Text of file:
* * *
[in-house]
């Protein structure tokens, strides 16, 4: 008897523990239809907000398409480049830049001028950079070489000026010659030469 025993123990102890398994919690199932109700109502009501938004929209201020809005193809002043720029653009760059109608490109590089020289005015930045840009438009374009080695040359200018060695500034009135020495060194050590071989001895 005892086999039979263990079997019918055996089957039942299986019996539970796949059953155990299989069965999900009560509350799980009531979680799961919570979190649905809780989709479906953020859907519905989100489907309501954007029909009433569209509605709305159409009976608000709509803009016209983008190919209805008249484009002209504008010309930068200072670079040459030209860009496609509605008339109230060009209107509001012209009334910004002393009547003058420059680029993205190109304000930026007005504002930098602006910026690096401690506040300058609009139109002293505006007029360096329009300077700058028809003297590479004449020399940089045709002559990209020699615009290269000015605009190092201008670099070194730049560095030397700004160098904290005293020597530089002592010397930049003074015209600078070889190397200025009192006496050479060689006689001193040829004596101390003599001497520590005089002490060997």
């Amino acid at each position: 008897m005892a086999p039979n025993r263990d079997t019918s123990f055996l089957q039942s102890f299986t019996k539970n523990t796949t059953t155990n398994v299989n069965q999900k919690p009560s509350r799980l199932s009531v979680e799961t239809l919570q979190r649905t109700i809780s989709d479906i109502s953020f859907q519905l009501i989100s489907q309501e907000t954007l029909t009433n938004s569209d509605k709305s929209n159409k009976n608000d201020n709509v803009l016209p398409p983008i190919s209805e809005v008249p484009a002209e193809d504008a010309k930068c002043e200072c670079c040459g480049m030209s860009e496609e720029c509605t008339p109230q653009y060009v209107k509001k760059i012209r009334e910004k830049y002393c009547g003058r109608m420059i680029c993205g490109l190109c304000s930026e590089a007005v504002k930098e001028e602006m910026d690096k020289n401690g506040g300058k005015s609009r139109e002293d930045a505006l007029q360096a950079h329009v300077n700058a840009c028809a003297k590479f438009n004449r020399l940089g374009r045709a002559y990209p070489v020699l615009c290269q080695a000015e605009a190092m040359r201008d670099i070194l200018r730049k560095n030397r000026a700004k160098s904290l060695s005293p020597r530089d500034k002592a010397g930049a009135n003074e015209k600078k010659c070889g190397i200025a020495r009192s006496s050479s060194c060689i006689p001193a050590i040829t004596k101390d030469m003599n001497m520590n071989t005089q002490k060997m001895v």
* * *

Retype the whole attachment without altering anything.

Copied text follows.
[in-house]
């Protein structure tokens, strides 16, 4: 008897523990239809907000398409480049830049001028950079070489000026010659030469 025993123990102890398994919690199932109700109502009501938004929209201020809005193809002043720029653009760059109608490109590089020289005015930045840009438009374009080695040359200018060695500034009135020495060194050590071989001895 005892086999039979263990079997019918055996089957039942299986019996539970796949059953155990299989069965999900009560509350799980009531979680799961919570979190649905809780989709479906953020859907519905989100489907309501954007029909009433569209509605709305159409009976608000709509803009016209983008190919209805008249484009002209504008010309930068200072670079040459030209860009496609509605008339109230060009209107509001012209009334910004002393009547003058420059680029993205190109304000930026007005504002930098602006910026690096401690506040300058609009139109002293505006007029360096329009300077700058028809003297590479004449020399940089045709002559990209020699615009290269000015605009190092201008670099070194730049560095030397700004160098904290005293020597530089002592010397930049003074015209600078070889190397200025009192006496050479060689006689001193040829004596101390003599001497520590005089002490060997």
């Amino acid at each position: 008897m005892a086999p039979n025993r263990d079997t019918s123990f055996l089957q039942s102890f299986t019996k539970n523990t796949t059953t155990n398994v299989n069965q999900k919690p009560s509350r799980l199932s009531v979680e799961t239809l919570q979190r649905t109700i809780s989709d479906i109502s953020f859907q519905l009501i989100s489907q309501e907000t954007l029909t009433n938004s569209d509605k709305s929209n159409k009976n608000d201020n709509v803009l016209p398409p983008i190919s209805e809005v008249p484009a002209e193809d504008a010309k930068c002043e200072c670079c040459g480049m030209s860009e496609e720029c509605t008339p109230q653009y060009v209107k509001k760059i012209r009334e910004k830049y002393c009547g003058r109608m420059i680029c993205g490109l190109c304000s930026e590089a007005v504002k930098e001028e602006m910026d690096k020289n401690g506040g300058k005015s609009r139109e002293d930045a505006l007029q360096a950079h329009v300077n700058a840009c028809a003297k590479f438009n004449r020399l940089g374009r045709a002559y990209p070489v020699l615009c290269q080695a000015e605009a190092m040359r201008d670099i070194l200018r730049k560095n030397r000026a700004k160098s904290l060695s005293p020597r530089d500034k002592a010397g930049a009135n003074e015209k600078k010659c070889g190397i200025a020495r009192s006496s050479s060194c060689i006689p001193a050590i040829t004596k101390d030469m003599n001497m520590n071989t005089q002490k060997m001895v």